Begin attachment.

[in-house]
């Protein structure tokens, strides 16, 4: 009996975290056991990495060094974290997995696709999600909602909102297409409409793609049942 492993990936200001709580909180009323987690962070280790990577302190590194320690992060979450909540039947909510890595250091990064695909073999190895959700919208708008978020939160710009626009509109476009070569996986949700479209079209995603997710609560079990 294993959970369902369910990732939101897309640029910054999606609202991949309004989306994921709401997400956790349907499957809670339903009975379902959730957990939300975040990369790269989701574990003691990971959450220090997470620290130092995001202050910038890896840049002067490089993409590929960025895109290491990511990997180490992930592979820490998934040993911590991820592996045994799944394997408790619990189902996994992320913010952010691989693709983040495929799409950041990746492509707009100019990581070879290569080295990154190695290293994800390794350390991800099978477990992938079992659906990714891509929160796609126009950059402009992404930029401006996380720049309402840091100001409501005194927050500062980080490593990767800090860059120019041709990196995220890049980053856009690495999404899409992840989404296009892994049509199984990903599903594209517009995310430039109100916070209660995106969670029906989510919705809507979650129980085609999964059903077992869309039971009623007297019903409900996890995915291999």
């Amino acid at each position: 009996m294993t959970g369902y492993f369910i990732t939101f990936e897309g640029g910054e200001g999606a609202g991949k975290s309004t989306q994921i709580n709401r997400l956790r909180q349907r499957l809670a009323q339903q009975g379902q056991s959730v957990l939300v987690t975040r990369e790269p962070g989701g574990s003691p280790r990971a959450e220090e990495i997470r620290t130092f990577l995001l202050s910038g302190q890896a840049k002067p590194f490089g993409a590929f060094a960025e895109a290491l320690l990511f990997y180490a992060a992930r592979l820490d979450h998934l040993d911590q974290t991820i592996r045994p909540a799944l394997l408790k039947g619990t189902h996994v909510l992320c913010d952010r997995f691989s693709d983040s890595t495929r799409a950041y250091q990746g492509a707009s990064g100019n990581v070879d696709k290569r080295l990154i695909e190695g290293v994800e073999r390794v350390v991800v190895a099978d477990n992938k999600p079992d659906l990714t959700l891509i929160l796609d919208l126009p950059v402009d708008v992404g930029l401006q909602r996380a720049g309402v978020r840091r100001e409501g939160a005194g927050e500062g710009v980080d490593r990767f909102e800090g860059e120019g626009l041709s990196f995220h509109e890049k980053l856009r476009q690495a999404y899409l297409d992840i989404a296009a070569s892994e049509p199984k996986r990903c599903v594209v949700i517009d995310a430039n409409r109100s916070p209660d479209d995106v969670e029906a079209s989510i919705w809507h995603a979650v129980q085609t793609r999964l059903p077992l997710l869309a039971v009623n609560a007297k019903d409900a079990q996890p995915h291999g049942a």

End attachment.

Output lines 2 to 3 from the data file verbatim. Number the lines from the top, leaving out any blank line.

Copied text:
């Protein structure tokens, strides 16, 4: 009996975290056991990495060094974290997995696709999600909602909102297409409409793609049942 492993990936200001709580909180009323987690962070280790990577302190590194320690992060979450909540039947909510890595250091990064695909073999190895959700919208708008978020939160710009626009509109476009070569996986949700479209079209995603997710609560079990 294993959970369902369910990732939101897309640029910054999606609202991949309004989306994921709401997400956790349907499957809670339903009975379902959730957990939300975040990369790269989701574990003691990971959450220090997470620290130092995001202050910038890896840049002067490089993409590929960025895109290491990511990997180490992930592979820490998934040993911590991820592996045994799944394997408790619990189902996994992320913010952010691989693709983040495929799409950041990746492509707009100019990581070879290569080295990154190695290293994800390794350390991800099978477990992938079992659906990714891509929160796609126009950059402009992404930029401006996380720049309402840091100001409501005194927050500062980080490593990767800090860059120019041709990196995220890049980053856009690495999404899409992840989404296009892994049509199984990903599903594209517009995310430039109100916070209660995106969670029906989510919705809507979650129980085609999964059903077992869309039971009623007297019903409900996890995915291999």
């Amino acid at each position: 009996m294993t959970g369902y492993f369910i990732t939101f990936e897309g640029g910054e200001g999606a609202g991949k975290s309004t989306q994921i709580n709401r997400l956790r909180q349907r499957l809670a009323q339903q009975g379902q056991s959730v957990l939300v987690t975040r990369e790269p962070g989701g574990s003691p280790r990971a959450e220090e990495i997470r620290t130092f990577l995001l202050s910038g302190q890896a840049k002067p590194f490089g993409a590929f060094a960025e895109a290491l320690l990511f990997y180490a992060a992930r592979l820490d979450h998934l040993d911590q974290t991820i592996r045994p909540a799944l394997l408790k039947g619990t189902h996994v909510l992320c913010d952010r997995f691989s693709d983040s890595t495929r799409a950041y250091q990746g492509a707009s990064g100019n990581v070879d696709k290569r080295l990154i695909e190695g290293v994800e073999r390794v350390v991800v190895a099978d477990n992938k999600p079992d659906l990714t959700l891509i929160l796609d919208l126009p950059v402009d708008v992404g930029l401006q909602r996380a720049g309402v978020r840091r100001e409501g939160a005194g927050e500062g710009v980080d490593r990767f909102e800090g860059e120019g626009l041709s990196f995220h509109e890049k980053l856009r476009q690495a999404y899409l297409d992840i989404a296009a070569s892994e049509p199984k996986r990903c599903v594209v949700i517009d995310a430039n409409r109100s916070p209660d479209d995106v969670e029906a079209s989510i919705w809507h995603a979650v129980q085609t793609r999964l059903p077992l997710l869309a039971v009623n609560a007297k019903d409900a079990q996890p995915h291999g049942a």